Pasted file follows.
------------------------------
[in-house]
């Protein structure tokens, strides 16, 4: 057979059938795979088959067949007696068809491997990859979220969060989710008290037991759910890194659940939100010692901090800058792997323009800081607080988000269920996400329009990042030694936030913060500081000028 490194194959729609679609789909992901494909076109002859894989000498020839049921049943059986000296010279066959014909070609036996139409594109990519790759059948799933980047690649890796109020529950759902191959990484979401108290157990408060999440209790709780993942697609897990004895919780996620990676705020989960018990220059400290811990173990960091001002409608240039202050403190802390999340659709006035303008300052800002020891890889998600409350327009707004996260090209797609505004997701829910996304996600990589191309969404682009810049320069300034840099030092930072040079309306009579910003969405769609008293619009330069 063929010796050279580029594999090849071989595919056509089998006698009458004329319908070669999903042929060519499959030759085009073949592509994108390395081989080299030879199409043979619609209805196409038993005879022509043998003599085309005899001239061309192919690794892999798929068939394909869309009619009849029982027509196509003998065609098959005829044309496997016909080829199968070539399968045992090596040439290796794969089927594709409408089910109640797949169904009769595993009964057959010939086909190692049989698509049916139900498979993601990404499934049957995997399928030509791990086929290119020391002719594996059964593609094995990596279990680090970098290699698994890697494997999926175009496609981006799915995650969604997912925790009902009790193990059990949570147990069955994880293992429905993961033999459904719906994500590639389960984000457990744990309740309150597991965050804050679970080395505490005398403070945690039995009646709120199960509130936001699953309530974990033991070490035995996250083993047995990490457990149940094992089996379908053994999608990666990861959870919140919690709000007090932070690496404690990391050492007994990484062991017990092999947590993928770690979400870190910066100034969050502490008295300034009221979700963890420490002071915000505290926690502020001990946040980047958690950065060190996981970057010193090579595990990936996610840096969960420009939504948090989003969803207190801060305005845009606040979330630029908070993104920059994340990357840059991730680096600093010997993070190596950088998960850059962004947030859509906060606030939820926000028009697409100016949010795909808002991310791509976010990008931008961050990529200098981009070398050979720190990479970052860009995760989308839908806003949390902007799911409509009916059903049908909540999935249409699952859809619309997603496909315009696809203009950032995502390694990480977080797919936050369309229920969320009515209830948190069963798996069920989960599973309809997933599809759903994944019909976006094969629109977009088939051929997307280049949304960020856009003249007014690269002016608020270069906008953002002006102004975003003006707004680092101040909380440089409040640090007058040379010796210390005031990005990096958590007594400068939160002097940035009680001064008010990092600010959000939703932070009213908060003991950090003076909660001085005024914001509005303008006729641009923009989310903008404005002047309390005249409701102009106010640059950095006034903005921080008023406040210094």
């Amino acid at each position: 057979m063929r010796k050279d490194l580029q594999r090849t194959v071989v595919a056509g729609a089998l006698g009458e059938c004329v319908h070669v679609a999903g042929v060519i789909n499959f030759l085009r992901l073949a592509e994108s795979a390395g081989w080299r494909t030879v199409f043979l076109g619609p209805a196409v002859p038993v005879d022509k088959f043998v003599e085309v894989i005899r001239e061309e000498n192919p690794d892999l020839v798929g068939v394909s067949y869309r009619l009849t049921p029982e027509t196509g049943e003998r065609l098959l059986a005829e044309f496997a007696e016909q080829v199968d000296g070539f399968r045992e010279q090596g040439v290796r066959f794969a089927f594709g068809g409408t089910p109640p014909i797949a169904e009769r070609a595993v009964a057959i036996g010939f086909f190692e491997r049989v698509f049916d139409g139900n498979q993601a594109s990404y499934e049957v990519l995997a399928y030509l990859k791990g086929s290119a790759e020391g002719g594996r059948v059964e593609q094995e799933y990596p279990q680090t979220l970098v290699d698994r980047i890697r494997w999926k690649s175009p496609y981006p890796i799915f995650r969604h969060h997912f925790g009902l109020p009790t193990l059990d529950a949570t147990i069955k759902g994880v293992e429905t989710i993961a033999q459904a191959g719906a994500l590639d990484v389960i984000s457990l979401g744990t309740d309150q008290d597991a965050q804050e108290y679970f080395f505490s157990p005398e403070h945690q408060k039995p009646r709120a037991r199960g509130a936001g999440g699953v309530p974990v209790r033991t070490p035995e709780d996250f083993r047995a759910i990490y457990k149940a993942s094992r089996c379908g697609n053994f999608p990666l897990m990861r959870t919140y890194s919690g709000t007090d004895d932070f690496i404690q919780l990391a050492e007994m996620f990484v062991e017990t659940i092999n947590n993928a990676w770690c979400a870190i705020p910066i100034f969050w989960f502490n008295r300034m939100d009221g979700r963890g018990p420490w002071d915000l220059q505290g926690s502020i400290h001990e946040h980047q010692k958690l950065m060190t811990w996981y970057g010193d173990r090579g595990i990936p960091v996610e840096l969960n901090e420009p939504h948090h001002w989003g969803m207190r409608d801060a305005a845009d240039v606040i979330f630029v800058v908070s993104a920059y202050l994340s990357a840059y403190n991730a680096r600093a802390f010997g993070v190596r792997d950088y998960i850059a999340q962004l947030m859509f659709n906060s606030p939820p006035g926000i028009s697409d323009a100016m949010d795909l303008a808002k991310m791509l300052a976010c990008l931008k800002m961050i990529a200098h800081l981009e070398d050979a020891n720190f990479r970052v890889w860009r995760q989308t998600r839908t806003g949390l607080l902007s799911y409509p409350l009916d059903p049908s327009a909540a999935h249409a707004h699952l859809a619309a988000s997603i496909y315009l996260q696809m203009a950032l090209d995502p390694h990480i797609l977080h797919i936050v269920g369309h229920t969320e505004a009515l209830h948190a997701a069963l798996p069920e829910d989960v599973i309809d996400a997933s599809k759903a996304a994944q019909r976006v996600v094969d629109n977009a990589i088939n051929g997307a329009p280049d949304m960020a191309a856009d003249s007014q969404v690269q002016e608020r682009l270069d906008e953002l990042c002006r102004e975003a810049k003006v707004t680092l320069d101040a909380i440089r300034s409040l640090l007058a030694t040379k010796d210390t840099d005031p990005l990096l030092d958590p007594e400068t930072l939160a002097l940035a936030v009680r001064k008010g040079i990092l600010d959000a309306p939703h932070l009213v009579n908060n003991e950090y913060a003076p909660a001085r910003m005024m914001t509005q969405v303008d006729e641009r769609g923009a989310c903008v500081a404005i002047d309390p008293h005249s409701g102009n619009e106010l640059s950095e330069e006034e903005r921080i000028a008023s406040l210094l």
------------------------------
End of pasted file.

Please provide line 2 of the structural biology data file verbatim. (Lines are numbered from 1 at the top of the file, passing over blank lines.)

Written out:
């Protein structure tokens, strides 16, 4: 057979059938795979088959067949007696068809491997990859979220969060989710008290037991759910890194659940939100010692901090800058792997323009800081607080988000269920996400329009990042030694936030913060500081000028 490194194959729609679609789909992901494909076109002859894989000498020839049921049943059986000296010279066959014909070609036996139409594109990519790759059948799933980047690649890796109020529950759902191959990484979401108290157990408060999440209790709780993942697609897990004895919780996620990676705020989960018990220059400290811990173990960091001002409608240039202050403190802390999340659709006035303008300052800002020891890889998600409350327009707004996260090209797609505004997701829910996304996600990589191309969404682009810049320069300034840099030092930072040079309306009579910003969405769609008293619009330069 063929010796050279580029594999090849071989595919056509089998006698009458004329319908070669999903042929060519499959030759085009073949592509994108390395081989080299030879199409043979619609209805196409038993005879022509043998003599085309005899001239061309192919690794892999798929068939394909869309009619009849029982027509196509003998065609098959005829044309496997016909080829199968070539399968045992090596040439290796794969089927594709409408089910109640797949169904009769595993009964057959010939086909190692049989698509049916139900498979993601990404499934049957995997399928030509791990086929290119020391002719594996059964593609094995990596279990680090970098290699698994890697494997999926175009496609981006799915995650969604997912925790009902009790193990059990949570147990069955994880293992429905993961033999459904719906994500590639389960984000457990744990309740309150597991965050804050679970080395505490005398403070945690039995009646709120199960509130936001699953309530974990033991070490035995996250083993047995990490457990149940094992089996379908053994999608990666990861959870919140919690709000007090932070690496404690990391050492007994990484062991017990092999947590993928770690979400870190910066100034969050502490008295300034009221979700963890420490002071915000505290926690502020001990946040980047958690950065060190996981970057010193090579595990990936996610840096969960420009939504948090989003969803207190801060305005845009606040979330630029908070993104920059994340990357840059991730680096600093010997993070190596950088998960850059962004947030859509906060606030939820926000028009697409100016949010795909808002991310791509976010990008931008961050990529200098981009070398050979720190990479970052860009995760989308839908806003949390902007799911409509009916059903049908909540999935249409699952859809619309997603496909315009696809203009950032995502390694990480977080797919936050369309229920969320009515209830948190069963798996069920989960599973309809997933599809759903994944019909976006094969629109977009088939051929997307280049949304960020856009003249007014690269002016608020270069906008953002002006102004975003003006707004680092101040909380440089409040640090007058040379010796210390005031990005990096958590007594400068939160002097940035009680001064008010990092600010959000939703932070009213908060003991950090003076909660001085005024914001509005303008006729641009923009989310903008404005002047309390005249409701102009106010640059950095006034903005921080008023406040210094």